05/06/2015 11:27 BST | Updated 05/06/2016 06:59 BST

Sorry, I Have a Boyfriend

This piece originally appeared on Femsplain is a community for everyone, powered by personal stories from anyone female-identified.

He walks up to me with beads of sweat lingering on his forehead. I note in my tipsy haze that his eyes seem soulless; he's liquored up past his limits. His wobbly legs have somehow taken him from his side of the bar to mine, and in his vast travels, his semi-conscious mind has convinced himself that I must be his for the evening. He approaches me, grabs my hips and plummets himself into me without warning.

I take a few steps away, but he follows. I'm being clear: I don't want to be touched. He approaches me again, this time from behind and puts his hands on my hips. Flustered and violated, I whip around and the lie flies from my mouth with ease: "Sorry, I have a boyfriend."

He looks at me quizzically for a few seconds - his mind only half-digesting the idea that I am unavailable - but it's enough for him to finally turn away and pursue someone else.

I don't have a boyfriend, but the lie is convincing because I'm good at telling it. It's like a recipe: a pinch of sympathy, a dash of sweet, a cup of compassion. At my best, I subtly allude that I am bummed to have a boyfriend - so distraught to miss out on such an opportunity!

"Sorry, I have a boyfriend" is a far easier scapegoat than:

1. Do not touch me without my permission.

2. I do not want to dance with you because you are drunk and aggressive.

3. Your behavior is unappealing enough to send me in a full sprint in the other direction.

4. I'm just not interested.

Why was it so difficult to be honest and speak my mind? I know I am not alone in this; I know that women in bars around the world use this line far more often than not. Are we too timid to simply refuse men without an invisible shield of protection?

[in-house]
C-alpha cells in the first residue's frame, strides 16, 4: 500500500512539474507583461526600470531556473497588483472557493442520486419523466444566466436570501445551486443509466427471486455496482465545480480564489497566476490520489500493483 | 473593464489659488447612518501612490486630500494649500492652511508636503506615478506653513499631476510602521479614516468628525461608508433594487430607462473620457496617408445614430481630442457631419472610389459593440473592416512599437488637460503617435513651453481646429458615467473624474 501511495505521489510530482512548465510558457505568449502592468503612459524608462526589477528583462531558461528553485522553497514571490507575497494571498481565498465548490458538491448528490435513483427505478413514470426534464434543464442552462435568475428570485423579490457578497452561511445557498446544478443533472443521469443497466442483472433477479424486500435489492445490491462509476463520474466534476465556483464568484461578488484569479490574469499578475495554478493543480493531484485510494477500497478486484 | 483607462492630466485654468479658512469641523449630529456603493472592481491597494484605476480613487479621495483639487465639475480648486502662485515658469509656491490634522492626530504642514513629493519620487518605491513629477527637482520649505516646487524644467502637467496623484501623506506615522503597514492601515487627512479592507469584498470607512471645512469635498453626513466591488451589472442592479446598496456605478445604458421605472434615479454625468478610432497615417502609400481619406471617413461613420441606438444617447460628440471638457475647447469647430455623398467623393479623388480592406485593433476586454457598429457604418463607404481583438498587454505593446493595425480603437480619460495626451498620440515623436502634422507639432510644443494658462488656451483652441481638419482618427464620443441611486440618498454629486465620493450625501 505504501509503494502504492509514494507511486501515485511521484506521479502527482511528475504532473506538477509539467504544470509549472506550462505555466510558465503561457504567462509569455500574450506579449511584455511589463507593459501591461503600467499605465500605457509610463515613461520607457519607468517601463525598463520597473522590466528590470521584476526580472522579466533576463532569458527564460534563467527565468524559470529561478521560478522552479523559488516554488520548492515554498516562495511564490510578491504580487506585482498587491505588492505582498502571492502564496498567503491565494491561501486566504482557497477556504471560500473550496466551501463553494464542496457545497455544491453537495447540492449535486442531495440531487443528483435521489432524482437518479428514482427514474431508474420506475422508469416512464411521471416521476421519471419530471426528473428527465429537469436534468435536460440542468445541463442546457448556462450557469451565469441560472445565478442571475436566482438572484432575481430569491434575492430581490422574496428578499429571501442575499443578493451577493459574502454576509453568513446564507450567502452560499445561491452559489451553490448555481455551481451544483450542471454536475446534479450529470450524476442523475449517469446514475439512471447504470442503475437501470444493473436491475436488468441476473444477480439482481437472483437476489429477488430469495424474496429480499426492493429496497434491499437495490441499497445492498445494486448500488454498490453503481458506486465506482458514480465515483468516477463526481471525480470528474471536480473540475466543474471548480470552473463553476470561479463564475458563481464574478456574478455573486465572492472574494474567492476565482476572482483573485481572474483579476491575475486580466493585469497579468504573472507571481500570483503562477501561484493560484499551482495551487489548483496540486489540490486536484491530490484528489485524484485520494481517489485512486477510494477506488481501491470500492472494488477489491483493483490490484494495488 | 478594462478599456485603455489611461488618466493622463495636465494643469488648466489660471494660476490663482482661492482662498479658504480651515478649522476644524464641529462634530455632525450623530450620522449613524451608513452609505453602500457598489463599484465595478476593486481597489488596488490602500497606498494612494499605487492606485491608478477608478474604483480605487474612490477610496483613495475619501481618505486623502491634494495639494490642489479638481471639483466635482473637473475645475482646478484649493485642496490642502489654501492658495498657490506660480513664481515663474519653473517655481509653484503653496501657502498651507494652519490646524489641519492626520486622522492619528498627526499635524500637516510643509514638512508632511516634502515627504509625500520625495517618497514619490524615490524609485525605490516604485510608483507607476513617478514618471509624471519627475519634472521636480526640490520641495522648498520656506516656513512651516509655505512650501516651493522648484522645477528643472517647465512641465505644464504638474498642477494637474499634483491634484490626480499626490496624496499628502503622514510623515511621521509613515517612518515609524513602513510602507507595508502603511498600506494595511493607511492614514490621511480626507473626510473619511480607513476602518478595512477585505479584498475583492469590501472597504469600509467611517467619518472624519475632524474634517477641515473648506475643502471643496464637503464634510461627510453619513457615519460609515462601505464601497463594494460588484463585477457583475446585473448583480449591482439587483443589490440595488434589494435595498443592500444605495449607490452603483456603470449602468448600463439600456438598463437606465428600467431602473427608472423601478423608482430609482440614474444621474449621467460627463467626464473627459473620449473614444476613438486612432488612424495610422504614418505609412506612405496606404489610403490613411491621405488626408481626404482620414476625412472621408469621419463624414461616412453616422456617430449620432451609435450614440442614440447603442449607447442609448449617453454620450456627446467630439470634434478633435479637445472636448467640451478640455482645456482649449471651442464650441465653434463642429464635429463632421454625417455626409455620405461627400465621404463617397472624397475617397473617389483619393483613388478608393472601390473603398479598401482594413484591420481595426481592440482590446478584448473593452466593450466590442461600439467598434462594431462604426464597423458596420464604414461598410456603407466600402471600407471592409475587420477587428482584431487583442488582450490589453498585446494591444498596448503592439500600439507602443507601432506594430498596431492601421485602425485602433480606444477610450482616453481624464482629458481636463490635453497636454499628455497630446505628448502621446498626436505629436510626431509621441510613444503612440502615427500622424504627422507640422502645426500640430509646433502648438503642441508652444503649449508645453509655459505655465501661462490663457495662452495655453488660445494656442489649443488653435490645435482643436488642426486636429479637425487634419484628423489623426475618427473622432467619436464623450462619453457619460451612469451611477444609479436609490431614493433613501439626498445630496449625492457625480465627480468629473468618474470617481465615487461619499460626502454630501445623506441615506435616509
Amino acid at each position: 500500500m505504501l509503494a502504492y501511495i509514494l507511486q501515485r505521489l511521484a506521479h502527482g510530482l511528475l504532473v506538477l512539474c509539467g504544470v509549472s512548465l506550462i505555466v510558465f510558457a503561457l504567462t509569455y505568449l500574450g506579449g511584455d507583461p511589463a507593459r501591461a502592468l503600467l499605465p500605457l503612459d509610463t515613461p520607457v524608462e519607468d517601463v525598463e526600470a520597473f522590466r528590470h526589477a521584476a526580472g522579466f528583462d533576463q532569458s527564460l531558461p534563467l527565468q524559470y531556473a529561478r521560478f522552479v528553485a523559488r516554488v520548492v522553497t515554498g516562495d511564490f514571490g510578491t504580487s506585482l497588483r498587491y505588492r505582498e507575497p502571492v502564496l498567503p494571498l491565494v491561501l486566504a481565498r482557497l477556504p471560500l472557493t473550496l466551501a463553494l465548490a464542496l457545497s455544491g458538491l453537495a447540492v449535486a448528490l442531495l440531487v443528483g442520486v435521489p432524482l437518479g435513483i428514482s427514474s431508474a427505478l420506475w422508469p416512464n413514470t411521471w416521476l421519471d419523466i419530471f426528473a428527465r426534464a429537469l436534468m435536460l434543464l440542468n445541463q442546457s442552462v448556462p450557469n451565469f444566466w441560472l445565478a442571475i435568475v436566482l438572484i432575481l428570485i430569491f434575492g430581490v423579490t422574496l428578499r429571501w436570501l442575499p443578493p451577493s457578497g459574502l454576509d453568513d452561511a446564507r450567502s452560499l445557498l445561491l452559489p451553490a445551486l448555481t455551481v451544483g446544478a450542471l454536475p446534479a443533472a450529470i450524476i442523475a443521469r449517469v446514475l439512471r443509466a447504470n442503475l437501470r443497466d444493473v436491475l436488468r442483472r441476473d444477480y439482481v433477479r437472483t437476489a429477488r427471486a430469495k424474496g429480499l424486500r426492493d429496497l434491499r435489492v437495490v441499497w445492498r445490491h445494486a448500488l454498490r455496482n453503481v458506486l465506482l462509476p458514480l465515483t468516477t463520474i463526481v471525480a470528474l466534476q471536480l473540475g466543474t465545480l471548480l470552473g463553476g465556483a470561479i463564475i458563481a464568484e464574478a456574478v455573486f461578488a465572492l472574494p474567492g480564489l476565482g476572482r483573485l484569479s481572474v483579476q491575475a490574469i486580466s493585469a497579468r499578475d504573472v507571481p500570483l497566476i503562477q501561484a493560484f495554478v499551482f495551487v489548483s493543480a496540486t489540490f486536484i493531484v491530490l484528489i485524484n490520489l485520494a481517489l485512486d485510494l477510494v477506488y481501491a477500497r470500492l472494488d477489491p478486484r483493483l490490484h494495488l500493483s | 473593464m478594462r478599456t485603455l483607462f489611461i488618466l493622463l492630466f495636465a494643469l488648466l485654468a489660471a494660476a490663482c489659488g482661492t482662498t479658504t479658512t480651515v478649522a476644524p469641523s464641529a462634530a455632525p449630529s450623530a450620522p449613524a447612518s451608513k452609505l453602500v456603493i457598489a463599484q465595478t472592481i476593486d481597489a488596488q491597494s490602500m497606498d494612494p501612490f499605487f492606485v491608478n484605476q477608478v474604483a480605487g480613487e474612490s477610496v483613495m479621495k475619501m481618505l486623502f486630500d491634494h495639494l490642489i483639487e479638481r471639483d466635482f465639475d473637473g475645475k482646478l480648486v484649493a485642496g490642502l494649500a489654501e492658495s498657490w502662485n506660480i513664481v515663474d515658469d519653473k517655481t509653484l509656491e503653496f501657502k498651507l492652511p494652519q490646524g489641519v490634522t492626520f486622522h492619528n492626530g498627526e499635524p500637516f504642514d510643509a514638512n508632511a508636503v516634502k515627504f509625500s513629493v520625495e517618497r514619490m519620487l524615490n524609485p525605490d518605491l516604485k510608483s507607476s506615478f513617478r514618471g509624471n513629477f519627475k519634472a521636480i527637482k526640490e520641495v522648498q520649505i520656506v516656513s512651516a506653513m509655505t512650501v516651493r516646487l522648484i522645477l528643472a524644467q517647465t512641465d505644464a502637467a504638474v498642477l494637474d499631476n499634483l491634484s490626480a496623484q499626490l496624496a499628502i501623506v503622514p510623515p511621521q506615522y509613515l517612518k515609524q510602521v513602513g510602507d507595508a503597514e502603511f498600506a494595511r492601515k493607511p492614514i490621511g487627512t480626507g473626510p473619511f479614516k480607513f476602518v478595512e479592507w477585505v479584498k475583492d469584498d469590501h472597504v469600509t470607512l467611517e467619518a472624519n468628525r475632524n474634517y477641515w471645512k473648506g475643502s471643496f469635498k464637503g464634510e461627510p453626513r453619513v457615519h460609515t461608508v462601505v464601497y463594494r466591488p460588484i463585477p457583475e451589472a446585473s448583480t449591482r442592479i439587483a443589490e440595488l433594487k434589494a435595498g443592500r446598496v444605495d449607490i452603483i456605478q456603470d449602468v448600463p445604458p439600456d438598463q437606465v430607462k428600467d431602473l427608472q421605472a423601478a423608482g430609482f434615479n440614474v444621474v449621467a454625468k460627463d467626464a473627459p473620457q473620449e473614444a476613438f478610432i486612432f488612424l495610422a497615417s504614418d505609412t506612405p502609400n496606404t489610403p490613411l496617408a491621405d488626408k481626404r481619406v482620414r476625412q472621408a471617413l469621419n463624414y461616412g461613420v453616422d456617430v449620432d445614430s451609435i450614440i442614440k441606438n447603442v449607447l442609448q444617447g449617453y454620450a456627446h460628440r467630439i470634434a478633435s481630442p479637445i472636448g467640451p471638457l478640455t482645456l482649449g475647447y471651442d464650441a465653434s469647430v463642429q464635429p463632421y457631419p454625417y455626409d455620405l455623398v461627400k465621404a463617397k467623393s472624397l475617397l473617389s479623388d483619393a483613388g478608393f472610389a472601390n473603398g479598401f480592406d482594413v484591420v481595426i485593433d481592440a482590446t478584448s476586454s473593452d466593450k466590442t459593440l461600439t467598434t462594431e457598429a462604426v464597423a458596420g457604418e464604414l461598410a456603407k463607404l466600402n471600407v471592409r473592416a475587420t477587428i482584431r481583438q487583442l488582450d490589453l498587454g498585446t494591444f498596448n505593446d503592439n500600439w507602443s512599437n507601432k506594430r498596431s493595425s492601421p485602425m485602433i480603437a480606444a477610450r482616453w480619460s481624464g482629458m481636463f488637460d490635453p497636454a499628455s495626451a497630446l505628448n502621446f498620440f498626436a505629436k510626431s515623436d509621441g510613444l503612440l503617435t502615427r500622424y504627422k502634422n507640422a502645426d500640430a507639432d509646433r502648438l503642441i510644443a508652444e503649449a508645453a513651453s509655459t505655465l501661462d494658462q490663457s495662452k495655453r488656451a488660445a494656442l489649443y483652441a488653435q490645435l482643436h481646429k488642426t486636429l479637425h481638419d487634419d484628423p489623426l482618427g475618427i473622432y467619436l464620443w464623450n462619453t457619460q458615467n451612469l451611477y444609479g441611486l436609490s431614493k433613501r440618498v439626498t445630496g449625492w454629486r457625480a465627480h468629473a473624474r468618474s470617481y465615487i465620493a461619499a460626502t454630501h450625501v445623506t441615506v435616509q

This lie is common for a reason. Telling another man that you have a boyfriend is the most peaceful and effective method of rejection. "Sorry, I have a boyfriend" lessens the blow to their ego and it stops them from responding with awkward statements like: "Are you not into me?" or "That's cruel" (both of which make me cower in fear at the mere thought).

"Sorry, I have a boyfriend" even extends beyond the first person. Males employ it on behalf of their female friends, turning it into "She's my girlfriend." I've seen it done before, and it's been done to me: a male friend will step in if he senses a female's discomfort. He'll put his arms around her (a clear power move) and declare that he is "the boyfriend." The presence of said boyfriend, if all goes well, sends the suitor away.

When reflecting on my choice to blame an invisible or fake boyfriend, I know that I am contributing to a much larger issue. By declaring myself as someone else's, I am indirectly saying that singledom warrants harassment. By all means, grab my hips - I'm solo!

My invisible shield - a made up boyfriend - establishes that I am off-limits solely because I belong to someone else. The archaic notion of declaring myself as "taken" is entirely anti-productive. How do we expect males to respect our opinions and our views if we have to mask our truths with a lie? We are not vacant land to be colonized, fire hydrants to be peed on or flowers to be picked.

By perpetuating this cycle, we're saying that we're empty slates to be carved; we're fair game if we're not claimed. We are not property, and by establishing ourselves as such, we're saying that our feelings, notions and perceptions are irrelevant unless complemented by a male's.

If you have used this lie before, let's make a pact together to stop. It'll be hard; the response we get from drunken suitor with a hurt ego may ruin our nights, but it'll be worth it. Let's demand respect by leaving others out of it and standing up for how we feel. Let's turn "Sorry, I have a boyfriend" into "I'm just not interested."